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MTI Report: ‘Vibrant’ Downtowns Mean More Public Transit Use

Cities with vibrant downtown areas tend to show lower greenhouse gas (GHG) emission levels from driving and higher public transportation use than areas with more suburban sprawl, according to a new report from the Mineta Transportation Institute.

“Many studies have shown that urban sprawl is associated with more driving and less public transit use,” said Matthew J. Holian, Ph.D., one of several authors of The Impact of Center City Economic and Cultural Vibrancy on Greenhouse Gas Emissions from Transportation. “However, the existing literature provides little guidance for policy makers on how to reverse sprawl and reduce vehicle emissions. Our report suggests that a vibrant urban core may plausibly affect land use and transportation patterns. So, that leaves us with a key question: Can policy makers promote green cities by fostering a vibrant center core?”

The report suggests that this change may occur if policy makers rethink current land-use regulations; continue investments to reduce center city crime; and increase the quality of local public schools.

The MTI report incorporates new econometric results, using several new micro and macro data sets, to quantify how proximity to a city center affects a household’s GHG production from driving and its likelihood of using public transit. It also examines the effect of downtown vibrancy on transportation and land use—defining “vibrancy” based on the downtown’s share of residents who are college graduates, the crime rate, the number of cultural and consumer-oriented establishments, and the downtown share of a metropolitan area’s jobs and population growth.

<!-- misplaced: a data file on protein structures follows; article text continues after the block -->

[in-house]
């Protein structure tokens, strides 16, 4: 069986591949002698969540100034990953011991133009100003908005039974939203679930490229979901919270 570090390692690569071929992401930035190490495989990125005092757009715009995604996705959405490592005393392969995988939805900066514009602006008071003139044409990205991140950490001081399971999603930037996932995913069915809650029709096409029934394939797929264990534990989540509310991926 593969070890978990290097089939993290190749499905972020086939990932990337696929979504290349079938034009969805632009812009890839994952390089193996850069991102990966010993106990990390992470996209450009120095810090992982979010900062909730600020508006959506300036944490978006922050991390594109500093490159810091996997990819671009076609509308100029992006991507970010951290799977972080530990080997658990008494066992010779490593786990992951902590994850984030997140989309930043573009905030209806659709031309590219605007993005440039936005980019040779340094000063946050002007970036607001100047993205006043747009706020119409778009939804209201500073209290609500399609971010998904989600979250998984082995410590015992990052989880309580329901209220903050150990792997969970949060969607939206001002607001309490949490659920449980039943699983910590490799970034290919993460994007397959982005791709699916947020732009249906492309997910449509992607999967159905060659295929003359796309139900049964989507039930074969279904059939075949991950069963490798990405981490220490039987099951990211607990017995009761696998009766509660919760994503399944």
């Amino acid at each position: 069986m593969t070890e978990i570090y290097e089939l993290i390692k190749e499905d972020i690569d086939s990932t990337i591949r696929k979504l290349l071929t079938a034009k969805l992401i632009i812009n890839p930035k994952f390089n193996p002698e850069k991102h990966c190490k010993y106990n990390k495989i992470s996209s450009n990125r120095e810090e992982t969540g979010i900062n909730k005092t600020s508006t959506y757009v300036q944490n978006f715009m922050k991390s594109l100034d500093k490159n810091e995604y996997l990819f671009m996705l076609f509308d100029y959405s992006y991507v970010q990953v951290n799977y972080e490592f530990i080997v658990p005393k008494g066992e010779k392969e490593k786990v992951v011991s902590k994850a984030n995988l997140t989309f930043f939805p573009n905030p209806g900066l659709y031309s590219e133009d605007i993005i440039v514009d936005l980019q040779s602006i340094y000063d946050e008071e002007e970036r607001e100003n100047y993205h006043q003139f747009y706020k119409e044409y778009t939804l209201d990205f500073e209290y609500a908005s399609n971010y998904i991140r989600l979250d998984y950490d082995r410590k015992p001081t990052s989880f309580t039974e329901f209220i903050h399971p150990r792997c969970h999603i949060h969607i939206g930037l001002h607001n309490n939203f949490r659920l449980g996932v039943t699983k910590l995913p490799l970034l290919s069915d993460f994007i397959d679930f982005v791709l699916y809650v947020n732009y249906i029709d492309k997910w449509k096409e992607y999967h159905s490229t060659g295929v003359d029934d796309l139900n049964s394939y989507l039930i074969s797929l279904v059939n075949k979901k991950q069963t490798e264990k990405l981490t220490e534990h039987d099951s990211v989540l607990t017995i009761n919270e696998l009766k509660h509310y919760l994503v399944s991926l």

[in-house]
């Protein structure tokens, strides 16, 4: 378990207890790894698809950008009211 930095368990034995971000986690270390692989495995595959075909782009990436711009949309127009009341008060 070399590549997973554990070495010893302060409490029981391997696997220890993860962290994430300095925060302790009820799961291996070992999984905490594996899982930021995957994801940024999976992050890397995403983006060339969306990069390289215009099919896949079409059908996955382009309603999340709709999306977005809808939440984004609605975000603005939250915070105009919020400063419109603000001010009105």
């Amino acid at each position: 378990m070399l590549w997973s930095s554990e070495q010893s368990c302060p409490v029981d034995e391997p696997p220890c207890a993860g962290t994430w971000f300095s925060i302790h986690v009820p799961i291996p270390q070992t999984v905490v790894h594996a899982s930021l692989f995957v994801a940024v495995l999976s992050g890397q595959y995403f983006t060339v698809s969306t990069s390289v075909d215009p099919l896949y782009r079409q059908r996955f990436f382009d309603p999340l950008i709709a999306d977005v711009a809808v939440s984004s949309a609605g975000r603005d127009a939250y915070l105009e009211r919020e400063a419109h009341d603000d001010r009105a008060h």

For example:

* Between 2000-2010, metropolitan areas with more vibrant downtowns reported less sprawl. San Francisco, Miami, and New York experienced sprawl rates of less than 1 percent, while Memphis, Tucson, and Phoenix had sprawl rates greater than 10 percent.

* If downtown is a place where people want to be, then they will live closer to it. Therefore, one effect of vibrancy is to influence land-use patterns. In turn, land-use patterns influence driving and public transit use.

* By encouraging sprawl, federal home ownership policies have unintentionally increased greenhouse gas emissions.

* When established cities block new construction, it forces people to seek housing in far-flung suburbs, where their carbon footprint will be greater.

The 90-page report is available for free PDF download.
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